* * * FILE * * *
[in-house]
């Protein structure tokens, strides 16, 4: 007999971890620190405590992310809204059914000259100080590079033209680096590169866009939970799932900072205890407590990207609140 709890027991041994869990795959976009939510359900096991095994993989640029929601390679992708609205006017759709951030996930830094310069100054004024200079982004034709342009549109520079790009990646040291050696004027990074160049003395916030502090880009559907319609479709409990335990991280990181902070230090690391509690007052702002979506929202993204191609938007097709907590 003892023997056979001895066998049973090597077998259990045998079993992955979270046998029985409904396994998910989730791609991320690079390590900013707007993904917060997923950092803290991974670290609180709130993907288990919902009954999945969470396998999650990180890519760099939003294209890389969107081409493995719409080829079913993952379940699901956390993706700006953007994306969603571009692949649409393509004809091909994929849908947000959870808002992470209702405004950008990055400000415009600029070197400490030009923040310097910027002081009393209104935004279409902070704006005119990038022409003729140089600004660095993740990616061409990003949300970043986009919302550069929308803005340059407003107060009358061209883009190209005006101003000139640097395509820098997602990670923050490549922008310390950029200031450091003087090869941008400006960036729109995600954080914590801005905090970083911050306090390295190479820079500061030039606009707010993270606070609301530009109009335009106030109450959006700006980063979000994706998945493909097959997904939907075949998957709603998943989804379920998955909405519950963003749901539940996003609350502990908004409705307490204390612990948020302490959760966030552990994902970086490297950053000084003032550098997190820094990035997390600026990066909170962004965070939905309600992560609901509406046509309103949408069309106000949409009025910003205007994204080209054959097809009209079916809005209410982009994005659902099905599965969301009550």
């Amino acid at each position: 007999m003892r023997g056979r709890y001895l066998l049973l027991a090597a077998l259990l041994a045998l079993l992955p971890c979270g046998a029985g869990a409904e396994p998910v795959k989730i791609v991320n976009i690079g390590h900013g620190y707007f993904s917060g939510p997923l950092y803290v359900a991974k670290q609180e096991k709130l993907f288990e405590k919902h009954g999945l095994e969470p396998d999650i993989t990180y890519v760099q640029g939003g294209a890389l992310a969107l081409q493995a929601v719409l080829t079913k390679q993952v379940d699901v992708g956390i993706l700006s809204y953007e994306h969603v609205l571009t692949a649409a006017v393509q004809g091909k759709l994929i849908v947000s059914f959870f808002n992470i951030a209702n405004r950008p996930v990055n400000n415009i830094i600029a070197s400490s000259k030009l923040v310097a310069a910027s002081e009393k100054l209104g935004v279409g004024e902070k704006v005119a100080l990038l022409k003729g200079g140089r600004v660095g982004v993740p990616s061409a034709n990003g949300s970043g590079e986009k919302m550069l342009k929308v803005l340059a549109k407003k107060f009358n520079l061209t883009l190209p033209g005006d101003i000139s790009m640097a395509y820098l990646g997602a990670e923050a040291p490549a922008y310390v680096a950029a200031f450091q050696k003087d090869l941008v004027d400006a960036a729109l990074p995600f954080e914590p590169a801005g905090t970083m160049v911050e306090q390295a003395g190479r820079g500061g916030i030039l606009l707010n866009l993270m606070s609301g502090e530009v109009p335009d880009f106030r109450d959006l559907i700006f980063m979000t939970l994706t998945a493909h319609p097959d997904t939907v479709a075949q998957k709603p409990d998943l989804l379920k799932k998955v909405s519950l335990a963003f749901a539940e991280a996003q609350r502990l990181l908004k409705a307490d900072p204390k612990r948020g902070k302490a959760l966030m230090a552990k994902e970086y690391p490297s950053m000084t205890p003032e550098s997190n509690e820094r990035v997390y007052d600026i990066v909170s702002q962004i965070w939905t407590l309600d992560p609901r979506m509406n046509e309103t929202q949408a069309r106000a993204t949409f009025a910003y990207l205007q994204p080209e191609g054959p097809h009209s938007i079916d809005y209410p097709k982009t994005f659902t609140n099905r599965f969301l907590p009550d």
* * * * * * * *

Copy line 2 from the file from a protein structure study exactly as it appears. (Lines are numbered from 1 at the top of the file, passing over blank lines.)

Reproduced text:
């Protein structure tokens, strides 16, 4: 007999971890620190405590992310809204059914000259100080590079033209680096590169866009939970799932900072205890407590990207609140 709890027991041994869990795959976009939510359900096991095994993989640029929601390679992708609205006017759709951030996930830094310069100054004024200079982004034709342009549109520079790009990646040291050696004027990074160049003395916030502090880009559907319609479709409990335990991280990181902070230090690391509690007052702002979506929202993204191609938007097709907590 003892023997056979001895066998049973090597077998259990045998079993992955979270046998029985409904396994998910989730791609991320690079390590900013707007993904917060997923950092803290991974670290609180709130993907288990919902009954999945969470396998999650990180890519760099939003294209890389969107081409493995719409080829079913993952379940699901956390993706700006953007994306969603571009692949649409393509004809091909994929849908947000959870808002992470209702405004950008990055400000415009600029070197400490030009923040310097910027002081009393209104935004279409902070704006005119990038022409003729140089600004660095993740990616061409990003949300970043986009919302550069929308803005340059407003107060009358061209883009190209005006101003000139640097395509820098997602990670923050490549922008310390950029200031450091003087090869941008400006960036729109995600954080914590801005905090970083911050306090390295190479820079500061030039606009707010993270606070609301530009109009335009106030109450959006700006980063979000994706998945493909097959997904939907075949998957709603998943989804379920998955909405519950963003749901539940996003609350502990908004409705307490204390612990948020302490959760966030552990994902970086490297950053000084003032550098997190820094990035997390600026990066909170962004965070939905309600992560609901509406046509309103949408069309106000949409009025910003205007994204080209054959097809009209079916809005209410982009994005659902099905599965969301009550």